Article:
I am an elementary/secondary school resource teacher in my 10th year of teaching. My education degree is in Middle Years - Grade 6 - 9, however my first full-time position in teaching was as a high school Lifeskills teacher with 21 students and 6 Assistants. When I first started researching what a "Lifeskills" program looked like - the main focus was on daily living skills, vocational skills and community activities. Somehow that did not sit right with me and from the start my class included academics and fitness as well as life and vocational skills (see Functional Skills Program)
In 2008 I completed my Master of Education (M.Ed.) in Special Education at UBC with a concentration in Autism and Developmental Disabilities and also passed my exam for my BCBA (Board Certified Behavior Analyst) designation. During the 2008/2009 school year I was the classroom/resource teacher at Sir Winston Churchill Secondary School in Vancouver for their ARC (Autism Resource Centre) program. Churchill has the largest student population in Vancouver with 2200 students. The ARC program provides support for 12 students with high-functioning autism/Aspergers Syndrome working on their Dogwood Degree (the BC name for a Grade 12 graduation certificate) in regular classes as well as direct instruction in social skills, emotional regulation and organization.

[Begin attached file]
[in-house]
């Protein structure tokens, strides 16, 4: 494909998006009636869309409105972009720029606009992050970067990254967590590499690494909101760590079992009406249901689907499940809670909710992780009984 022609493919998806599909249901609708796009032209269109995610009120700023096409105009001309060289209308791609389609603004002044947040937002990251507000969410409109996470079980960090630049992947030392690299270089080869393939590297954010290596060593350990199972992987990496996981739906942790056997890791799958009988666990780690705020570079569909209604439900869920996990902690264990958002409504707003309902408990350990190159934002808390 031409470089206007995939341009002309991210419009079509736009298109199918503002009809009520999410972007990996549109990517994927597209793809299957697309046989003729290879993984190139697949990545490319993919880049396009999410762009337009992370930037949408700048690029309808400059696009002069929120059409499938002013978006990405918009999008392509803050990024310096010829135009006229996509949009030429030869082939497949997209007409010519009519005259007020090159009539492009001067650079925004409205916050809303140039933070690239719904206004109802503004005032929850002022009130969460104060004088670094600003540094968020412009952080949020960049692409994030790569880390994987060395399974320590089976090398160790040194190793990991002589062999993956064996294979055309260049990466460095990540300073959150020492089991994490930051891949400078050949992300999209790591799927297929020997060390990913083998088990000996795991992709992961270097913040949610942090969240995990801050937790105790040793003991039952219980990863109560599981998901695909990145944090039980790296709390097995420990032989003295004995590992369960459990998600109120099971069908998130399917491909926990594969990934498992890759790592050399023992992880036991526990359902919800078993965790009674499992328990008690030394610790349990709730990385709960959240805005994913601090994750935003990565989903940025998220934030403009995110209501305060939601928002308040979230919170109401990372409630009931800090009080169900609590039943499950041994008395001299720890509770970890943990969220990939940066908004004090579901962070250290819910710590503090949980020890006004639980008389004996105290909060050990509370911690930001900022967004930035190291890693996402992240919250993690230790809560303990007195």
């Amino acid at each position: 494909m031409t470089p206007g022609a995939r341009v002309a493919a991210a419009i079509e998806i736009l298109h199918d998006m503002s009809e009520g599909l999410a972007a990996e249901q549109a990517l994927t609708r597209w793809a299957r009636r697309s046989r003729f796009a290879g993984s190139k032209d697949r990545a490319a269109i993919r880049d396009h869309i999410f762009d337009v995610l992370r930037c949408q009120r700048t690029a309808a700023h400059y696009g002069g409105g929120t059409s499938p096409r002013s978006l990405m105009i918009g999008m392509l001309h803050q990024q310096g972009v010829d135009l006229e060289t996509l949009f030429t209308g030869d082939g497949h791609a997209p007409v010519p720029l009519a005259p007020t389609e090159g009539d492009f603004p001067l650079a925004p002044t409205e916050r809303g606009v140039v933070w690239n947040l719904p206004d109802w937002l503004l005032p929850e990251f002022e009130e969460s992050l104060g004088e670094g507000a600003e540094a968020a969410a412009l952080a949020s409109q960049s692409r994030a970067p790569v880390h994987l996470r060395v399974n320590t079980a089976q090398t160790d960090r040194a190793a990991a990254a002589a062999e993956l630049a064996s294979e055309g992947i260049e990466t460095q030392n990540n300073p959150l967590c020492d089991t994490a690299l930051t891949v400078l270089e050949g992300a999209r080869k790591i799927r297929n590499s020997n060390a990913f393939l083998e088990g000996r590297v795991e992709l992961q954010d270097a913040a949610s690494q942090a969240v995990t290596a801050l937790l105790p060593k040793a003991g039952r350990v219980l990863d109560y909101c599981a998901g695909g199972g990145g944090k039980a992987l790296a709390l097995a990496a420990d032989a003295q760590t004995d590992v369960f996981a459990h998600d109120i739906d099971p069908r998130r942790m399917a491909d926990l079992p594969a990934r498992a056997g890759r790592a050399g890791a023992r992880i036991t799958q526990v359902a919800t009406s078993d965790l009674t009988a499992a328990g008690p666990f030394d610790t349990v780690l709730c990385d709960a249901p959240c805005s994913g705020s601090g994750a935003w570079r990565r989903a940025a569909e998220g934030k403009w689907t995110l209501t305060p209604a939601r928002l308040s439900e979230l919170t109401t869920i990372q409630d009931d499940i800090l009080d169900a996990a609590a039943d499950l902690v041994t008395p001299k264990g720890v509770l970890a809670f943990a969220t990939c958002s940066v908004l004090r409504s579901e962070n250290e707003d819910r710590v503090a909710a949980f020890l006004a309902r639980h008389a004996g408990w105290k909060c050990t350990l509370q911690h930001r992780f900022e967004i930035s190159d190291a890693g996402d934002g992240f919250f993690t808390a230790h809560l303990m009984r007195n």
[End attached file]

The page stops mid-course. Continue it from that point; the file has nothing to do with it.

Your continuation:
The two greatest challenges were motivating students to accept help and instruction, and encouraging the five support workers (SSSWs) to provide sufficient classroom support. I saw progress with students by applying basic behavioural principles. By pairing myself with reinforcing activities, students were for the most part arrived willingly in the ARC room to work on their most difficult areas - social skills and organization. Routine is important to students with Aspergers. I involved peer tutors and students working on learning group skills. We used ideas and materials on Social Thinking from Michelle Garcia Winner. The senior group of ARC students and peer tutors (Grade 11) explored the world of social networking through sports and the internet through presentation, role modeling and videotaping. Three students were completing classes in the ARC classroom through the Vancouver Learning Network with the assistance of peer tutors. This has been very successful.
We collaborated with the PE department to bring in the Friend 2 Friend Learning Society to do their demystification presentations on what autism/AS is and easy ways to be a friend. We had almost 200 students and teachers involved. It was great!
Anxiety and depression are present to varying degrees in many teenagers with Asperger Syndrome/HFA. The demands of dealing with academics, friends, family and adolescence are immense. Flexibility in workload and school attendance, choice in presentation - regular classroom or distance education in the ARC room, and regular communication with parents (sometimes daily) has helped some students to cope. Although Cognitive Behavioural Therapy (see article) holds huge promise for teaching individuals how to deal with anxiety, most families do not have resources to pursue treatment. Small group or individual sessions at school may be a future possibility.